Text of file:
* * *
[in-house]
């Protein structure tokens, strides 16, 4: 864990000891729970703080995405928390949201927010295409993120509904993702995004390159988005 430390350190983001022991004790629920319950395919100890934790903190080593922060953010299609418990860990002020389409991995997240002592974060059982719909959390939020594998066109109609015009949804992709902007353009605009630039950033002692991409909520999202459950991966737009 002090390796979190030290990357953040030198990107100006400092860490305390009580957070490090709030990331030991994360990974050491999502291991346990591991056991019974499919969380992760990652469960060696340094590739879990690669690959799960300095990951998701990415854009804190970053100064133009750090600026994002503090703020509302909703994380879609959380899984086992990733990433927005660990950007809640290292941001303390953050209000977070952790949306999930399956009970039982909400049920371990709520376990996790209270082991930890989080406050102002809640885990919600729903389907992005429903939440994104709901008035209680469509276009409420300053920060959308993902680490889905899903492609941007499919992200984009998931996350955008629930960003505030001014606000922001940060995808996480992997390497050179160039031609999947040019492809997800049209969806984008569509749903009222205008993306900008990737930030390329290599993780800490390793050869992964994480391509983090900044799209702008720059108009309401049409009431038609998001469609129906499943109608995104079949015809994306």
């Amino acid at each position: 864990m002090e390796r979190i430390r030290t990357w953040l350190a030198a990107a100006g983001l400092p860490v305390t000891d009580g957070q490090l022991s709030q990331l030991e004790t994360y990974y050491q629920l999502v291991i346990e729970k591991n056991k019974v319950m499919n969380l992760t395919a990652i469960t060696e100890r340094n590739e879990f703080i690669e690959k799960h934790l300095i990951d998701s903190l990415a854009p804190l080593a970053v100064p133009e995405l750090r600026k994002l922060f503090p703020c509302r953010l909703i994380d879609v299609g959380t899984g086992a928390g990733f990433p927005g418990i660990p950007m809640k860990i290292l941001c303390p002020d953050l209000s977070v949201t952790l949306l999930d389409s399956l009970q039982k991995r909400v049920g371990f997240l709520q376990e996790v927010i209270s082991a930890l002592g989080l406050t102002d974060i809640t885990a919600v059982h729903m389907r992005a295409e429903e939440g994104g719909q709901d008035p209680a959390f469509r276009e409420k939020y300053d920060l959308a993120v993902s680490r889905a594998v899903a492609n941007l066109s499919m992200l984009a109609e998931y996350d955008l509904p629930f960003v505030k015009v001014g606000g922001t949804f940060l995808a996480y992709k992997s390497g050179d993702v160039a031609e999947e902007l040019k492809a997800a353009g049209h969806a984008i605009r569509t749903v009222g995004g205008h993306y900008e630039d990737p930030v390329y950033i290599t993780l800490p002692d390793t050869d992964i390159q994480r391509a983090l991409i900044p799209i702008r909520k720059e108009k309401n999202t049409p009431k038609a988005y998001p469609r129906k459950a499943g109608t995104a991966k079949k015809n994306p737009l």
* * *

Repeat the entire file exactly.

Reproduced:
[in-house]
């Protein structure tokens, strides 16, 4: 864990000891729970703080995405928390949201927010295409993120509904993702995004390159988005 430390350190983001022991004790629920319950395919100890934790903190080593922060953010299609418990860990002020389409991995997240002592974060059982719909959390939020594998066109109609015009949804992709902007353009605009630039950033002692991409909520999202459950991966737009 002090390796979190030290990357953040030198990107100006400092860490305390009580957070490090709030990331030991994360990974050491999502291991346990591991056991019974499919969380992760990652469960060696340094590739879990690669690959799960300095990951998701990415854009804190970053100064133009750090600026994002503090703020509302909703994380879609959380899984086992990733990433927005660990950007809640290292941001303390953050209000977070952790949306999930399956009970039982909400049920371990709520376990996790209270082991930890989080406050102002809640885990919600729903389907992005429903939440994104709901008035209680469509276009409420300053920060959308993902680490889905899903492609941007499919992200984009998931996350955008629930960003505030001014606000922001940060995808996480992997390497050179160039031609999947040019492809997800049209969806984008569509749903009222205008993306900008990737930030390329290599993780800490390793050869992964994480391509983090900044799209702008720059108009309401049409009431038609998001469609129906499943109608995104079949015809994306």
């Amino acid at each position: 864990m002090e390796r979190i430390r030290t990357w953040l350190a030198a990107a100006g983001l400092p860490v305390t000891d009580g957070q490090l022991s709030q990331l030991e004790t994360y990974y050491q629920l999502v291991i346990e729970k591991n056991k019974v319950m499919n969380l992760t395919a990652i469960t060696e100890r340094n590739e879990f703080i690669e690959k799960h934790l300095i990951d998701s903190l990415a854009p804190l080593a970053v100064p133009e995405l750090r600026k994002l922060f503090p703020c509302r953010l909703i994380d879609v299609g959380t899984g086992a928390g990733f990433p927005g418990i660990p950007m809640k860990i290292l941001c303390p002020d953050l209000s977070v949201t952790l949306l999930d389409s399956l009970q039982k991995r909400v049920g371990f997240l709520q376990e996790v927010i209270s082991a930890l002592g989080l406050t102002d974060i809640t885990a919600v059982h729903m389907r992005a295409e429903e939440g994104g719909q709901d008035p209680a959390f469509r276009e409420k939020y300053d920060l959308a993120v993902s680490r889905a594998v899903a492609n941007l066109s499919m992200l984009a109609e998931y996350d955008l509904p629930f960003v505030k015009v001014g606000g922001t949804f940060l995808a996480y992709k992997s390497g050179d993702v160039a031609e999947e902007l040019k492809a997800a353009g049209h969806a984008i605009r569509t749903v009222g995004g205008h993306y900008e630039d990737p930030v390329y950033i290599t993780l800490p002692d390793t050869d992964i390159q994480r391509a983090l991409i900044p799209i702008r909520k720059e108009k309401n999202t049409p009431k038609a988005y998001p469609r129906k459950a499943g109608t995104a991966k079949k015809n994306p737009l």